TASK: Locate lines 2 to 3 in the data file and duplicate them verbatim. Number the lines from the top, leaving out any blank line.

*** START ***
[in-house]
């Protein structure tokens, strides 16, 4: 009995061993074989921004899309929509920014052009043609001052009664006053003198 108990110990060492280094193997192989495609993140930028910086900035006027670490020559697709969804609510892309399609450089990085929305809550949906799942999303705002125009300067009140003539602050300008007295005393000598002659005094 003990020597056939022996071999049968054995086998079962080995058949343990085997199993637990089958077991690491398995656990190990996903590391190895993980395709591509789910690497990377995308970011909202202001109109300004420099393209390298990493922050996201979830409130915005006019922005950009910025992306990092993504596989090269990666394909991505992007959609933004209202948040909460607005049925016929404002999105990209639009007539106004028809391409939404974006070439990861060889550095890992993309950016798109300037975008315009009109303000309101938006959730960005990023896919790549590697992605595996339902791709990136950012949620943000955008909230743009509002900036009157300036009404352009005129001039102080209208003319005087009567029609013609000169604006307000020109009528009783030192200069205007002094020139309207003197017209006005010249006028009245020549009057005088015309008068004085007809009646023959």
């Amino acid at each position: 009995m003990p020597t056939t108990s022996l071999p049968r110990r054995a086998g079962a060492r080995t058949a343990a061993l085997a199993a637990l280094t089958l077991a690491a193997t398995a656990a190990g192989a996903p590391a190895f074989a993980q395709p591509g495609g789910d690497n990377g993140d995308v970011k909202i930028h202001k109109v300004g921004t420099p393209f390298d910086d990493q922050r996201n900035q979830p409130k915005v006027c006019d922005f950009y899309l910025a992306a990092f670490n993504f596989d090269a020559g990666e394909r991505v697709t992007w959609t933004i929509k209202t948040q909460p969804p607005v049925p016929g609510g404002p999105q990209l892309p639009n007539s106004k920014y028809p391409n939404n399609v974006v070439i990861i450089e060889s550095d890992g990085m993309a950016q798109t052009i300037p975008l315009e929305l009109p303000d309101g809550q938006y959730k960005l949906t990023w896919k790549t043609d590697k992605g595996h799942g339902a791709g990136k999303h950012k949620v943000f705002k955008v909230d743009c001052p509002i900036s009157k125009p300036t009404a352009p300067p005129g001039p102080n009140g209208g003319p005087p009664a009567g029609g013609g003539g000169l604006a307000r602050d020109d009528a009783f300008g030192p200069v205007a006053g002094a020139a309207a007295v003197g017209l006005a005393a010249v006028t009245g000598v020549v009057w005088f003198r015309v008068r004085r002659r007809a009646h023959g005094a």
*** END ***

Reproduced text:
């Protein structure tokens, strides 16, 4: 009995061993074989921004899309929509920014052009043609001052009664006053003198 108990110990060492280094193997192989495609993140930028910086900035006027670490020559697709969804609510892309399609450089990085929305809550949906799942999303705002125009300067009140003539602050300008007295005393000598002659005094 003990020597056939022996071999049968054995086998079962080995058949343990085997199993637990089958077991690491398995656990190990996903590391190895993980395709591509789910690497990377995308970011909202202001109109300004420099393209390298990493922050996201979830409130915005006019922005950009910025992306990092993504596989090269990666394909991505992007959609933004209202948040909460607005049925016929404002999105990209639009007539106004028809391409939404974006070439990861060889550095890992993309950016798109300037975008315009009109303000309101938006959730960005990023896919790549590697992605595996339902791709990136950012949620943000955008909230743009509002900036009157300036009404352009005129001039102080209208003319005087009567029609013609000169604006307000020109009528009783030192200069205007002094020139309207003197017209006005010249006028009245020549009057005088015309008068004085007809009646023959």
């Amino acid at each position: 009995m003990p020597t056939t108990s022996l071999p049968r110990r054995a086998g079962a060492r080995t058949a343990a061993l085997a199993a637990l280094t089958l077991a690491a193997t398995a656990a190990g192989a996903p590391a190895f074989a993980q395709p591509g495609g789910d690497n990377g993140d995308v970011k909202i930028h202001k109109v300004g921004t420099p393209f390298d910086d990493q922050r996201n900035q979830p409130k915005v006027c006019d922005f950009y899309l910025a992306a990092f670490n993504f596989d090269a020559g990666e394909r991505v697709t992007w959609t933004i929509k209202t948040q909460p969804p607005v049925p016929g609510g404002p999105q990209l892309p639009n007539s106004k920014y028809p391409n939404n399609v974006v070439i990861i450089e060889s550095d890992g990085m993309a950016q798109t052009i300037p975008l315009e929305l009109p303000d309101g809550q938006y959730k960005l949906t990023w896919k790549t043609d590697k992605g595996h799942g339902a791709g990136k999303h950012k949620v943000f705002k955008v909230d743009c001052p509002i900036s009157k125009p300036t009404a352009p300067p005129g001039p102080n009140g209208g003319p005087p009664a009567g029609g013609g003539g000169l604006a307000r602050d020109d009528a009783f300008g030192p200069v205007a006053g002094a020139a309207a007295v003197g017209l006005a005393a010249v006028t009245g000598v020549v009057w005088f003198r015309v008068r004085r002659r007809a009646h023959g005094a």